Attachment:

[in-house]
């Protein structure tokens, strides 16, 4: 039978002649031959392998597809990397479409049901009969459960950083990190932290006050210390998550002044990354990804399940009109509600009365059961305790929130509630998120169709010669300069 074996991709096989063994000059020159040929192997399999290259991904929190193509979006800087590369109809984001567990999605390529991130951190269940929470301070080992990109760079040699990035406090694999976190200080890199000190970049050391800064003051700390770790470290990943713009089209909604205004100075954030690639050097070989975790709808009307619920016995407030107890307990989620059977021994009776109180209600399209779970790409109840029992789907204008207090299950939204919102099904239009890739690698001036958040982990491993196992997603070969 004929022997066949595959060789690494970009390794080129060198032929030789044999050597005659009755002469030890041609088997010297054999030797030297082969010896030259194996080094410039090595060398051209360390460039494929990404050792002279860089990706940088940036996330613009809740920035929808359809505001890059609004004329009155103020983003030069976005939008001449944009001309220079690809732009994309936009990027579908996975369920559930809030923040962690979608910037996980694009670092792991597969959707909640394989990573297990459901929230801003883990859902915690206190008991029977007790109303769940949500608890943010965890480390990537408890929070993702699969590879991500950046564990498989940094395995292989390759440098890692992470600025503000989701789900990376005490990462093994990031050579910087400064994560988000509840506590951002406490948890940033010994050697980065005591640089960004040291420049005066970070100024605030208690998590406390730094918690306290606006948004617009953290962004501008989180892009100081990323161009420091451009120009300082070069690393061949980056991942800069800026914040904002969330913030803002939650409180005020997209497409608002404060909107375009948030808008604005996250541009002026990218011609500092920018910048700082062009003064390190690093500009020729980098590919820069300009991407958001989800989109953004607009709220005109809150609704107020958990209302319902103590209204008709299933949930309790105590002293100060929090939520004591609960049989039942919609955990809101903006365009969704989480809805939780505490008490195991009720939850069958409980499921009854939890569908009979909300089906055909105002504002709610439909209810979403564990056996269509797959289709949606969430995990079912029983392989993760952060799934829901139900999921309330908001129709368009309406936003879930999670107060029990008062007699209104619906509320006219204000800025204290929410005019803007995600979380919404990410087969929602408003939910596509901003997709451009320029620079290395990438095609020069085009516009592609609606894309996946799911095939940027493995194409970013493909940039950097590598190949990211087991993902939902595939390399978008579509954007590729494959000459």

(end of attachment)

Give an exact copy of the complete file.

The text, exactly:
[in-house]
């Protein structure tokens, strides 16, 4: 039978002649031959392998597809990397479409049901009969459960950083990190932290006050210390998550002044990354990804399940009109509600009365059961305790929130509630998120169709010669300069 074996991709096989063994000059020159040929192997399999290259991904929190193509979006800087590369109809984001567990999605390529991130951190269940929470301070080992990109760079040699990035406090694999976190200080890199000190970049050391800064003051700390770790470290990943713009089209909604205004100075954030690639050097070989975790709808009307619920016995407030107890307990989620059977021994009776109180209600399209779970790409109840029992789907204008207090299950939204919102099904239009890739690698001036958040982990491993196992997603070969 004929022997066949595959060789690494970009390794080129060198032929030789044999050597005659009755002469030890041609088997010297054999030797030297082969010896030259194996080094410039090595060398051209360390460039494929990404050792002279860089990706940088940036996330613009809740920035929808359809505001890059609004004329009155103020983003030069976005939008001449944009001309220079690809732009994309936009990027579908996975369920559930809030923040962690979608910037996980694009670092792991597969959707909640394989990573297990459901929230801003883990859902915690206190008991029977007790109303769940949500608890943010965890480390990537408890929070993702699969590879991500950046564990498989940094395995292989390759440098890692992470600025503000989701789900990376005490990462093994990031050579910087400064994560988000509840506590951002406490948890940033010994050697980065005591640089960004040291420049005066970070100024605030208690998590406390730094918690306290606006948004617009953290962004501008989180892009100081990323161009420091451009120009300082070069690393061949980056991942800069800026914040904002969330913030803002939650409180005020997209497409608002404060909107375009948030808008604005996250541009002026990218011609500092920018910048700082062009003064390190690093500009020729980098590919820069300009991407958001989800989109953004607009709220005109809150609704107020958990209302319902103590209204008709299933949930309790105590002293100060929090939520004591609960049989039942919609955990809101903006365009969704989480809805939780505490008490195991009720939850069958409980499921009854939890569908009979909300089906055909105002504002709610439909209810979403564990056996269509797959289709949606969430995990079912029983392989993760952060799934829901139900999921309330908001129709368009309406936003879930999670107060029990008062007699209104619906509320006219204000800025204290929410005019803007995600979380919404990410087969929602408003939910596509901003997709451009320029620079290395990438095609020069085009516009592609609606894309996946799911095939940027493995194409970013493909940039950097590598190949990211087991993902939902595939390399978008579509954007590729494959000459």